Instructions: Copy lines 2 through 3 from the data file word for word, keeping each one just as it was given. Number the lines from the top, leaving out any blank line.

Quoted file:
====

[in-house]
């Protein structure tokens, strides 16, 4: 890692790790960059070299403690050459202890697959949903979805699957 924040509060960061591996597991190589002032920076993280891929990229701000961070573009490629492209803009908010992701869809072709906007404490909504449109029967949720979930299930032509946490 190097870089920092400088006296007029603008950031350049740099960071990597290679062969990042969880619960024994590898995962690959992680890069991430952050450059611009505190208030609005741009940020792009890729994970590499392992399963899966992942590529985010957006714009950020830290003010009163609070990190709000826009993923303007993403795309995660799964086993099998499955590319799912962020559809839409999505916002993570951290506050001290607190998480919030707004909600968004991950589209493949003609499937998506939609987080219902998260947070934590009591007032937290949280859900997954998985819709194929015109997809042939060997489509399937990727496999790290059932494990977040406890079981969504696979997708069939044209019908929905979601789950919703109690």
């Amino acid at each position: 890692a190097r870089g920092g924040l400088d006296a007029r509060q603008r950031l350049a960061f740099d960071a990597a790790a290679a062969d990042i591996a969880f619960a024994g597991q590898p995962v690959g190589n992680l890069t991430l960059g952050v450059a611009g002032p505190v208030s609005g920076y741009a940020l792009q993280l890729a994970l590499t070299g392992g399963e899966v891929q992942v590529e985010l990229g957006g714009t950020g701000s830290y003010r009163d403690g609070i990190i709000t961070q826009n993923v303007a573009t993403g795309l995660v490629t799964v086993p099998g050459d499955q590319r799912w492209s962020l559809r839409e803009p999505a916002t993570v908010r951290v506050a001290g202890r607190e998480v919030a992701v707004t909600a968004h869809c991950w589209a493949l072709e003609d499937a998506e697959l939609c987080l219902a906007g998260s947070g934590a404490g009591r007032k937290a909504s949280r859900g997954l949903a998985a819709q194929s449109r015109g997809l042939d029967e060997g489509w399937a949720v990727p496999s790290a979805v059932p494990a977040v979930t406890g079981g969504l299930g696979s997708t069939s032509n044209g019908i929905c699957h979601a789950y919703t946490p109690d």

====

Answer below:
């Protein structure tokens, strides 16, 4: 890692790790960059070299403690050459202890697959949903979805699957 924040509060960061591996597991190589002032920076993280891929990229701000961070573009490629492209803009908010992701869809072709906007404490909504449109029967949720979930299930032509946490 190097870089920092400088006296007029603008950031350049740099960071990597290679062969990042969880619960024994590898995962690959992680890069991430952050450059611009505190208030609005741009940020792009890729994970590499392992399963899966992942590529985010957006714009950020830290003010009163609070990190709000826009993923303007993403795309995660799964086993099998499955590319799912962020559809839409999505916002993570951290506050001290607190998480919030707004909600968004991950589209493949003609499937998506939609987080219902998260947070934590009591007032937290949280859900997954998985819709194929015109997809042939060997489509399937990727496999790290059932494990977040406890079981969504696979997708069939044209019908929905979601789950919703109690």
């Amino acid at each position: 890692a190097r870089g920092g924040l400088d006296a007029r509060q603008r950031l350049a960061f740099d960071a990597a790790a290679a062969d990042i591996a969880f619960a024994g597991q590898p995962v690959g190589n992680l890069t991430l960059g952050v450059a611009g002032p505190v208030s609005g920076y741009a940020l792009q993280l890729a994970l590499t070299g392992g399963e899966v891929q992942v590529e985010l990229g957006g714009t950020g701000s830290y003010r009163d403690g609070i990190i709000t961070q826009n993923v303007a573009t993403g795309l995660v490629t799964v086993p099998g050459d499955q590319r799912w492209s962020l559809r839409e803009p999505a916002t993570v908010r951290v506050a001290g202890r607190e998480v919030a992701v707004t909600a968004h869809c991950w589209a493949l072709e003609d499937a998506e697959l939609c987080l219902a906007g998260s947070g934590a404490g009591r007032k937290a909504s949280r859900g997954l949903a998985a819709q194929s449109r015109g997809l042939d029967e060997g489509w399937a949720v990727p496999s790290a979805v059932p494990a977040v979930t406890g079981g969504l299930g696979s997708t069939s032509n044209g019908i929905c699957h979601a789950y919703t946490p109690d």